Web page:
US manufacturing production surges in April on motor vehicles

FILE PHOTO: Autonomous robots assemble an X model SUV at the BMW manufacturing facility in Greer

WASHINGTON (Reuters) - Production at U.S. factories surged in April, driven by an increase in output at motor vehicle plants, but manufacturing continues to be constrained by higher interest rates.

Manufacturing output accelerated 1.0% last month, the Federal Reserve said on Tuesday. Data for March was revised down to show production at factories declining 0.8% instead of 0.5% as previously reported.

Economists polled by Reuters had forecast production gaining 0.1%. Output dropped 0.9% on a year-on-year basis in April.

Motor vehicle production surged 9.3% last month after declining 1.9% in March. Excluding motor vehicles, manufacturing output rebounded 0.4% after dropping 0.7% in March.

Manufacturing, which accounts for 11.3% of the U.S. economy, has been hamstrung by higher borrowing costs, which are undercutting demand for goods, typically bought on credit. Spending is also shifting from goods to services.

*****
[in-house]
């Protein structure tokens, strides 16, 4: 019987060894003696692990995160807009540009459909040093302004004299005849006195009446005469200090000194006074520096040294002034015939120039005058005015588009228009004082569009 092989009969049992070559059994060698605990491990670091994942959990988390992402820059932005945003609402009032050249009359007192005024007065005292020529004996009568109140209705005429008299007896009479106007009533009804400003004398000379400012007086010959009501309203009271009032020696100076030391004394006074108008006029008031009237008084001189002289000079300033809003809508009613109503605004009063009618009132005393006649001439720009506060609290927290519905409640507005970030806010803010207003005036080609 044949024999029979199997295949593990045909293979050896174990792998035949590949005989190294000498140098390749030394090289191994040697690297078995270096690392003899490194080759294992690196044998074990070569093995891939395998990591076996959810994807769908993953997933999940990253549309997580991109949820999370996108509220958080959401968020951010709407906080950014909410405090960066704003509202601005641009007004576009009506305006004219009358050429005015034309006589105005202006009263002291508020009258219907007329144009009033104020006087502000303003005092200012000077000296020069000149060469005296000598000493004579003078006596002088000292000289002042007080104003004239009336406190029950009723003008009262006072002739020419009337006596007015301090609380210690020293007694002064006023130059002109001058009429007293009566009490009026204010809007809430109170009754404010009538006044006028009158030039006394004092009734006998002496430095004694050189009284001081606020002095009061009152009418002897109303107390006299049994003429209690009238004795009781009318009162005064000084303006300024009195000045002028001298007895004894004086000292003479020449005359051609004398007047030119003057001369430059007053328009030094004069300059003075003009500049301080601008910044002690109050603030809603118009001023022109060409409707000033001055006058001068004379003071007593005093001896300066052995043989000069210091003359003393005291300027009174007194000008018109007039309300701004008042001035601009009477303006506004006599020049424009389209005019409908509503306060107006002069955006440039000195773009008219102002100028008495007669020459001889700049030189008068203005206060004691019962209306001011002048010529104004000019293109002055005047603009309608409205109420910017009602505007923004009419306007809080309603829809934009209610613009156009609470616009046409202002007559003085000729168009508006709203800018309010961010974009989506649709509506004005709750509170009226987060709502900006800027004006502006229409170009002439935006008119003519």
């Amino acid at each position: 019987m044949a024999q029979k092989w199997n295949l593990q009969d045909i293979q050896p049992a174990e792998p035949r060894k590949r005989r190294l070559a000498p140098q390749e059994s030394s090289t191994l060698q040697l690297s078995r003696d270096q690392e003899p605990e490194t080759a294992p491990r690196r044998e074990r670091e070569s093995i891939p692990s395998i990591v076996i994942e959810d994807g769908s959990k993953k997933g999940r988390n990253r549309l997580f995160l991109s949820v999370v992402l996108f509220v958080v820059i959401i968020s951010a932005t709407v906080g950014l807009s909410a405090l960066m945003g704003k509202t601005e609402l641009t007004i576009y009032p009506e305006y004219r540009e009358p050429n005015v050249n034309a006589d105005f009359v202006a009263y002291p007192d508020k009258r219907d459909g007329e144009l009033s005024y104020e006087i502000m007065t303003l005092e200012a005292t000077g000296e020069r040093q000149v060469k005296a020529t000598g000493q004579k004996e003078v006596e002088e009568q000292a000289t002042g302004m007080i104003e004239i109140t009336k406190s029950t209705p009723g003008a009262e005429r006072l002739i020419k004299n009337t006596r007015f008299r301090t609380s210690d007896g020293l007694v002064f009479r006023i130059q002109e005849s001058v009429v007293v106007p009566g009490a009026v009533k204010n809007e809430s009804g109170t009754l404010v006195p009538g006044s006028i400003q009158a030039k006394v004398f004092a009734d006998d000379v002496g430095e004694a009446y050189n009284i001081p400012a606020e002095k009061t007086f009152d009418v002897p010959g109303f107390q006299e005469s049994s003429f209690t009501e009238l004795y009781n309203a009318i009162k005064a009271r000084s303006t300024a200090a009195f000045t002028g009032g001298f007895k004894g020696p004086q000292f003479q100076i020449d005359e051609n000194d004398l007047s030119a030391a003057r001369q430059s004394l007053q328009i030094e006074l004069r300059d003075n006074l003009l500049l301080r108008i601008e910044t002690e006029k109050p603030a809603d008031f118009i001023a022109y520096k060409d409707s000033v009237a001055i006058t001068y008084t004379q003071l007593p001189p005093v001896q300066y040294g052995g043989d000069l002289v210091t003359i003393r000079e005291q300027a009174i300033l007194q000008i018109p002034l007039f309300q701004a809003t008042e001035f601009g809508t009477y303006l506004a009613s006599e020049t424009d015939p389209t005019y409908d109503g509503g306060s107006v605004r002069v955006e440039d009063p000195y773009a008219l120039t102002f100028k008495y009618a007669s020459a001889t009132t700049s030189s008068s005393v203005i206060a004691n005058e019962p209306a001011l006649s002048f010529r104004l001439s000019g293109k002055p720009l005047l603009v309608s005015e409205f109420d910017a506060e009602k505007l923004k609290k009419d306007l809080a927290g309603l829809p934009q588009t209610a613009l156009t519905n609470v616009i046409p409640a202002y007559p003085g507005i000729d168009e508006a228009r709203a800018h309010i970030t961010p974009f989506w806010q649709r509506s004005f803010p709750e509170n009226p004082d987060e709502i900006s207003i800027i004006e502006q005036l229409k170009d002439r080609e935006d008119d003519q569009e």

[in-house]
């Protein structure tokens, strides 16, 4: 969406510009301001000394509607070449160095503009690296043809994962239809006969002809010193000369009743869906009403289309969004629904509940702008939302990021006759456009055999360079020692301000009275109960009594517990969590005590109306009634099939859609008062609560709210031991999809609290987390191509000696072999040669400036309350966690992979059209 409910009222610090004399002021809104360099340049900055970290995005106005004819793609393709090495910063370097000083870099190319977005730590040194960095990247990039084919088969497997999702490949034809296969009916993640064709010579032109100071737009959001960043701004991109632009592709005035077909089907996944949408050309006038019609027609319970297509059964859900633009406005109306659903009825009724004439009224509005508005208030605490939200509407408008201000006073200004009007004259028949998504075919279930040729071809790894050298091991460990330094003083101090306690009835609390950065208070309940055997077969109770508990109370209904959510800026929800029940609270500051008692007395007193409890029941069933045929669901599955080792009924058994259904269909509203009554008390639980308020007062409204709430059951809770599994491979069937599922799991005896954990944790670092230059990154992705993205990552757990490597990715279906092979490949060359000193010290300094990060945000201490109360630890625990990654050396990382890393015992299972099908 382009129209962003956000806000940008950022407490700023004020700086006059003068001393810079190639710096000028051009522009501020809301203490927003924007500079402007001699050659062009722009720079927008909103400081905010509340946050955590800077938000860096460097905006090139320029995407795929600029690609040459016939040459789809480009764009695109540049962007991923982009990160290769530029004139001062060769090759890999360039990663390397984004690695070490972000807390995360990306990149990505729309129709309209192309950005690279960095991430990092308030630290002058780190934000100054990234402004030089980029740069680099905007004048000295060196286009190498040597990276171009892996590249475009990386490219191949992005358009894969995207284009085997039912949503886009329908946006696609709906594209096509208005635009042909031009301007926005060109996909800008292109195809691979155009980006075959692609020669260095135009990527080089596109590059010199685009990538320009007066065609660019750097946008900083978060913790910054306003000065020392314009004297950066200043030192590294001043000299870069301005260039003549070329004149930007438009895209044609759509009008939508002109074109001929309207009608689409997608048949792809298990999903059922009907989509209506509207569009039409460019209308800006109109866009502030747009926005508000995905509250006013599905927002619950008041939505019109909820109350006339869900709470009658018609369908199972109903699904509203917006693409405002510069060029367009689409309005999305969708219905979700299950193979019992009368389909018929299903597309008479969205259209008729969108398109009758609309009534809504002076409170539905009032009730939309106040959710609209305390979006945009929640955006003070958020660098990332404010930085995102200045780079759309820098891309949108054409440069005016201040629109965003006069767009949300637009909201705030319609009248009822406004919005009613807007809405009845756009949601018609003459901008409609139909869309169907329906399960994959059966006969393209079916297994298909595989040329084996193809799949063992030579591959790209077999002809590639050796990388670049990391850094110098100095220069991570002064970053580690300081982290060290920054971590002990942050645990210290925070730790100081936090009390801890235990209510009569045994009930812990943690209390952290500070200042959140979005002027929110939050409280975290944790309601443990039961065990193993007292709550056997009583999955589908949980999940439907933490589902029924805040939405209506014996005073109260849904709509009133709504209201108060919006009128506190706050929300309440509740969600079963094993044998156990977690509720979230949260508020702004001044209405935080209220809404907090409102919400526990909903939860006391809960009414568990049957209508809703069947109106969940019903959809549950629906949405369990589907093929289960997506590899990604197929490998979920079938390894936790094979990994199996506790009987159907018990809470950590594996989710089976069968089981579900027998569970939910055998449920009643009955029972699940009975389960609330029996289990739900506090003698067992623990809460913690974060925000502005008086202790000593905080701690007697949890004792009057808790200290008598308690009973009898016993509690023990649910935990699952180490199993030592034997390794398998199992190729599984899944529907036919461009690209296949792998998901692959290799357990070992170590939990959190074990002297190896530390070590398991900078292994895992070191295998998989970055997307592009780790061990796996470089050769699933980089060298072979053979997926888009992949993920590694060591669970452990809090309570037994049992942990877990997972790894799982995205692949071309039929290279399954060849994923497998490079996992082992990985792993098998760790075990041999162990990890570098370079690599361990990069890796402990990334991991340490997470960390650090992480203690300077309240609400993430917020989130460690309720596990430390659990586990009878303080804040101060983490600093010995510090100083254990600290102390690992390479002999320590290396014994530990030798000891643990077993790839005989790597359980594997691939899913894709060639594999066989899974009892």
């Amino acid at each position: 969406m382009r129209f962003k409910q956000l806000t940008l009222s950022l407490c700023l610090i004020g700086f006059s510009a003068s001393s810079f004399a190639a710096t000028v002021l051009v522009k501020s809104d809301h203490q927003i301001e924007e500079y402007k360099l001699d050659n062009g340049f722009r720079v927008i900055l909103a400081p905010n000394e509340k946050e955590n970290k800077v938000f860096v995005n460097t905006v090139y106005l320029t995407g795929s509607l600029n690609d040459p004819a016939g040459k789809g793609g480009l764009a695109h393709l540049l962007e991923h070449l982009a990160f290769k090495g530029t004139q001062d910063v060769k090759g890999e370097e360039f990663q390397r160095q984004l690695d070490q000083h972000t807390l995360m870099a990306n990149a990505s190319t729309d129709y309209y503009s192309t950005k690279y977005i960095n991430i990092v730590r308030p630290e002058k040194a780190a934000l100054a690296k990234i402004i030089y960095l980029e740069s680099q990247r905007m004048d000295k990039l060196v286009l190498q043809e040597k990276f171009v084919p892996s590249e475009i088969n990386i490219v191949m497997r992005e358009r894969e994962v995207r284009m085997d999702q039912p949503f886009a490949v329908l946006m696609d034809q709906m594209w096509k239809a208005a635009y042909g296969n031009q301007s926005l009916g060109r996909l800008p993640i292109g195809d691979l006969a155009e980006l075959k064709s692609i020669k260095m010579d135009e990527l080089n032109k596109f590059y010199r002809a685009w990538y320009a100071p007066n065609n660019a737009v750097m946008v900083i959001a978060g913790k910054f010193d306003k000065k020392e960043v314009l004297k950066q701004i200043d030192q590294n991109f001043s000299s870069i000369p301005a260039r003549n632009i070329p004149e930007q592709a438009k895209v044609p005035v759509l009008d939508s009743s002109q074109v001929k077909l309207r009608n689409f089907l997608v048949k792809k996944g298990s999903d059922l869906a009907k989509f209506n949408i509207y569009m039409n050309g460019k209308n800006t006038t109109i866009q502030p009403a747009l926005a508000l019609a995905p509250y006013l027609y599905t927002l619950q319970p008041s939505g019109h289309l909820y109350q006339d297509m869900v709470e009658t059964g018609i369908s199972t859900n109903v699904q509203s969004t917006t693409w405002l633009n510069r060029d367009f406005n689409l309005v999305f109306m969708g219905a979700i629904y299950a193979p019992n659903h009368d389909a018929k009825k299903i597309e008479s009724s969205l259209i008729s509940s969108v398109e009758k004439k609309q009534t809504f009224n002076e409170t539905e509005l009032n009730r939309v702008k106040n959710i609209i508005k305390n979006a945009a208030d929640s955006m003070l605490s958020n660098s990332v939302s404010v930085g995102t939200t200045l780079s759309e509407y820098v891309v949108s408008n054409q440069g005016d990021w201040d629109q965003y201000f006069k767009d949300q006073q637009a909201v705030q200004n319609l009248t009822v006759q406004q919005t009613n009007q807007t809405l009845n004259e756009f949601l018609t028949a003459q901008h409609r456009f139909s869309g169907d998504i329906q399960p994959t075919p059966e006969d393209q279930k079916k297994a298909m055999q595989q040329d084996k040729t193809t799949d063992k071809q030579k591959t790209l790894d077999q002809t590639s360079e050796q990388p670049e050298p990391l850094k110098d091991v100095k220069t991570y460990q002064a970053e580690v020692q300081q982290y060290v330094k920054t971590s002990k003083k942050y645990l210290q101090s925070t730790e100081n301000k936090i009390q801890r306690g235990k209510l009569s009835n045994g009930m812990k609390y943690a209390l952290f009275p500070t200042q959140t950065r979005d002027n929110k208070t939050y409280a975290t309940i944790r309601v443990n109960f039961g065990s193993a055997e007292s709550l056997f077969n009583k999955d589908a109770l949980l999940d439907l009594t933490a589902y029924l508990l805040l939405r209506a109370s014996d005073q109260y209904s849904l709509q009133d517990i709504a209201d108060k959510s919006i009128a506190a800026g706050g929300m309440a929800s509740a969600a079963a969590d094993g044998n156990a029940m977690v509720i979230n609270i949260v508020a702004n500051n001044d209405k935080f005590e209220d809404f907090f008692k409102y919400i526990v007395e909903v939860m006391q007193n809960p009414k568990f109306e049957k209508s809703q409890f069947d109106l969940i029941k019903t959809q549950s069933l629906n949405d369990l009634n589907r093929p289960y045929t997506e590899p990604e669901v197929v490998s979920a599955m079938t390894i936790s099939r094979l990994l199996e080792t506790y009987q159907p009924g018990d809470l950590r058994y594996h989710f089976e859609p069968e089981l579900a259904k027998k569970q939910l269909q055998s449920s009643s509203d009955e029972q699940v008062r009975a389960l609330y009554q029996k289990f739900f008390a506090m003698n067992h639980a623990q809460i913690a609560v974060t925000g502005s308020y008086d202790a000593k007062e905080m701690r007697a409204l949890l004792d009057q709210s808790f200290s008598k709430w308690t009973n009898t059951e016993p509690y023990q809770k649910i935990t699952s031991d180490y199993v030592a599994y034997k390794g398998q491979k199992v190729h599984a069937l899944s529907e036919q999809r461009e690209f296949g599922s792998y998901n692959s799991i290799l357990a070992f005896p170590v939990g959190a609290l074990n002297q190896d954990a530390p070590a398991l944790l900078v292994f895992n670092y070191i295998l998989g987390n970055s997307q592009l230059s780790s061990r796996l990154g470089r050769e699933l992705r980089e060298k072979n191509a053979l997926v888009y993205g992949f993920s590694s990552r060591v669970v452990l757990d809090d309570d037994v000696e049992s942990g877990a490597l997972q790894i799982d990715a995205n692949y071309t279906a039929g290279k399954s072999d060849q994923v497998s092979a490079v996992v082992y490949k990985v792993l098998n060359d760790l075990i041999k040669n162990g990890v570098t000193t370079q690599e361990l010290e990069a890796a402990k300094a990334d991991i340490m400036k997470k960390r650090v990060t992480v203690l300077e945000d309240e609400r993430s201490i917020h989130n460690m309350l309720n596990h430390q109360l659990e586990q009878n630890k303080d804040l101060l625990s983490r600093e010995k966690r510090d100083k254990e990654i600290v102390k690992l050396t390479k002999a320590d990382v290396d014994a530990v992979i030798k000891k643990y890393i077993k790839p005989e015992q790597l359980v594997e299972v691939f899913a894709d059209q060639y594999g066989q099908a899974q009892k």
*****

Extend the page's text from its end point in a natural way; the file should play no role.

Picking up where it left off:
Businesses are holding excess inventory as demand slows, reducing the incentive to place more orders with factories. Pressure is also seen from banks tightening lending standards, which could make credit inaccessible to some small- and medium-sized businesses as well as consumers.

The Institute for Supply Management's measure of national manufacturing activity has contracted for six straight months.

In April, durable manufacturing output rose 1.4%. Output of nondurable goods advanced 0.6%.

Mining output increased 0.6%, boosted by oil and gas extraction, after slumping 1.3% in March. Utilities production tumbled 3.1% after jumping 8.4% in the prior month. Production of electric and natural gas utilities declined in April.

The strong gains in manufacturing and mining offset the plunge in utilities, boosting overall industrial production by 0.5% in April. Industrial output was unchanged in March.

Capacity utilization for the industrial sector, a measure of how fully firms are using their resources, rose to 79.7% from 79.4% in March and is equal to its 1972-2022 average.

Capacity use for the manufacturing sector increased 0.7 percentage point to 78.3% in April. It is 0.1 percentage point above its long-run average.

(Reporting by Lucia Mutikani; Editing by Chizu Nomiyama)